15 December 2020
Under Construction - Q4 2020 – 5 of 5 Insights
The practice of cash retention is a common feature of the construction industry and is also the subject of ongoing debate. On the latter, Build UK set out proposals for the abolition of cash retentions by 2025 and the Department for Business, Energy and Industrial Strategy is in the process of considering responses to its own consultation on the practice. The COVID-19 pandemic, putting pressure on cash flows for contractors, has only increased the importance of prompt and fair payment.
The recent case of DR Jones Yeovil v Stepping Stones  EWHC 2308 (TCC) gave insight into the release of retention where a Certificate of Making Good had not been issued; in this case some years after completion.
In brief, the DR Jones Yeovill (contractor) was engaged by Stepping Stones (employer) under two JCT 2005 design and build contracts. Practical completion was achieved in 2011 but Certificates of Making Good were not issued.
In 2018, the contractor issued proceedings to secure the release of the retention arguing there was no good reason for its employer to continue to withhold; defects had been made good, the retention should have been released. In other words, the contractor said that the trigger for the release of retention was the issue (or what should have been the issue) of the Making Good Certificate.
The employer argued that the balance of the retention only became payable as part of the sums due under the Final Statement, and that there could be no entitlement to payment if no Final Statement was issued or, if there was a Final Statement but the Making Good Certificate was not issued. Alternatively, the employer argued that if the Final Statement was issued and had become conclusive, the employer was entitled to deduct from the Final Statement alleged losses caused by breaches of contract by the contractor.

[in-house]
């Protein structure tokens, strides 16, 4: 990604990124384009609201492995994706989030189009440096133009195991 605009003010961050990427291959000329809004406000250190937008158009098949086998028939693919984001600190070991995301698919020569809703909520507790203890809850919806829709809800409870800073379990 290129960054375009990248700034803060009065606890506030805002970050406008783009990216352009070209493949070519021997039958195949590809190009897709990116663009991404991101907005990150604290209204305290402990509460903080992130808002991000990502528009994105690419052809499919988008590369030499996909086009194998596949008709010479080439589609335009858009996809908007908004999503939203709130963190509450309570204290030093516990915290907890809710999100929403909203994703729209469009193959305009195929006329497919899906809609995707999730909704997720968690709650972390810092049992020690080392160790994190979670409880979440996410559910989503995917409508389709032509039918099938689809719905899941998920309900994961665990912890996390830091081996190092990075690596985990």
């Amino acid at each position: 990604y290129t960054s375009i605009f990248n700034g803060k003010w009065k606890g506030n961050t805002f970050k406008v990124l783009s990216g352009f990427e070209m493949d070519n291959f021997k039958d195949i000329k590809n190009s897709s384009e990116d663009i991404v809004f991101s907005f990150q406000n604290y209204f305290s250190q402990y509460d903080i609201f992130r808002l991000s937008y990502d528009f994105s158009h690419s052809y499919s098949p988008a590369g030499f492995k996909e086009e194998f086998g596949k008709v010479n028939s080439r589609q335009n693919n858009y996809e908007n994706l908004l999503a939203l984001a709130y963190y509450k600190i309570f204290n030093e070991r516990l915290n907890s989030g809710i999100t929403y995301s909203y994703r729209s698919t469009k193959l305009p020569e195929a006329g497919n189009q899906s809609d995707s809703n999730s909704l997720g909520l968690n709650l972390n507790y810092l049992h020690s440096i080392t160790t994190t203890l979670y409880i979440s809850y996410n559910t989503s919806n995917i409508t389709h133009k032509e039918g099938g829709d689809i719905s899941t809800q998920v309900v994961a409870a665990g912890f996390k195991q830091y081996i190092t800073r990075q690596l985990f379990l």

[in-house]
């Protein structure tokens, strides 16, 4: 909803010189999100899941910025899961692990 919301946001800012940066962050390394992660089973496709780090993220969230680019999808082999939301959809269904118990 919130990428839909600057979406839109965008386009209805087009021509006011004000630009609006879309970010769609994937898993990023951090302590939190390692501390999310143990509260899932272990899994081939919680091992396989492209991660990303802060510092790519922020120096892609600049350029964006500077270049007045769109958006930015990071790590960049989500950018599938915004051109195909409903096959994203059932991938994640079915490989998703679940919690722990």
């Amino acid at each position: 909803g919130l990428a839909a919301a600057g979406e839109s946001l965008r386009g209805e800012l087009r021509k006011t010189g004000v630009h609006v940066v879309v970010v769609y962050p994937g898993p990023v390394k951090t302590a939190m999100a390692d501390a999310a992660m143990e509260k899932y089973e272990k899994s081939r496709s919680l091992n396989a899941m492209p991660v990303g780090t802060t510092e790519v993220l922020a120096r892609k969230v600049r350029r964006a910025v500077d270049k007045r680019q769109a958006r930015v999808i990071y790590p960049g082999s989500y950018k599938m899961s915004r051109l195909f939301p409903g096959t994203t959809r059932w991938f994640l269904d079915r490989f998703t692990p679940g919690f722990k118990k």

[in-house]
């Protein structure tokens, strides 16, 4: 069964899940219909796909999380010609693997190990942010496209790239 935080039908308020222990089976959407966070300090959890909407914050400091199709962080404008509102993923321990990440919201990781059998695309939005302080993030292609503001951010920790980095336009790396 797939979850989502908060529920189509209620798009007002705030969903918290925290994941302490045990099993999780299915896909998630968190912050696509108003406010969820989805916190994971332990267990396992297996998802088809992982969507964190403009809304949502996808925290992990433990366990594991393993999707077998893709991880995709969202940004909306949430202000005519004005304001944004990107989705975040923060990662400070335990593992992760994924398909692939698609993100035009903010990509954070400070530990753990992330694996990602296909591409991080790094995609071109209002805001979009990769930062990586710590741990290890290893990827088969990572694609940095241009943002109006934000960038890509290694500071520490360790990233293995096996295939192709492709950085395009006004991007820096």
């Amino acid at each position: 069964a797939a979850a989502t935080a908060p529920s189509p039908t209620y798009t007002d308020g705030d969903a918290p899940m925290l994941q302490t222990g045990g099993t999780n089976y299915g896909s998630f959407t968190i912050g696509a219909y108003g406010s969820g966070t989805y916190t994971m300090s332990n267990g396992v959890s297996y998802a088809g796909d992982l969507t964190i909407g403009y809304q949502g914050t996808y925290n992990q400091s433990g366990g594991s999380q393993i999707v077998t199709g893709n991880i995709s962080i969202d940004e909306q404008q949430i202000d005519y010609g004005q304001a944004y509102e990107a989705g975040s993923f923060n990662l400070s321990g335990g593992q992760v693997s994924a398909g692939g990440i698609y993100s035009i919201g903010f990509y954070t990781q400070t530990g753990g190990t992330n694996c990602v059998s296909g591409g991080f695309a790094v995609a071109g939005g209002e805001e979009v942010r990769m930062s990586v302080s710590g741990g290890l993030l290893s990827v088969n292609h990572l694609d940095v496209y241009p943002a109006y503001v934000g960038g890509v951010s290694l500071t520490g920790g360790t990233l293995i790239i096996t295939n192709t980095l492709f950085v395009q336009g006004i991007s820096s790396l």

The court was clear that if a Certificate of Making Good had been issued a deduction for retention could not be made. Entitlement to retention ends with the issue of such a certificate.
The court was also satisfied that the contractor should be entitled to say that the certificate of Making Good should have been issued, relying on the decision of Henry Boot Construction v Alstom Combined Cycles (2005) that the absence of the certificate of payment did not bar the substantive right to payment. Once the right is established, it enabled the court to decide that a certificate ought to have been issued.
The nature of the retention is that it represents monies earned but retained in the anticipation of being released. While it was one thing to use retention to properly ensure that outstanding breaches were rectified, it was not to be used to provide the employer with "unjustified leverage", just because the employer had possession of those sums. The employer had to put forward any counterclaim independently of any right to retain money.
On the facts, the court was satisfied that the Certificate of Making Good defects should have been issued in 2016, the employer's counterclaim was not made out and dismissed, and the contractor was entitled to the release of the retention together with interest.
The decision provides useful guidance as to the nature of retentions. An employer cannot simply refuse to deal with release of retention indefinitely. Employers must advance any claim and quantify such claim independently of a right to retain retention.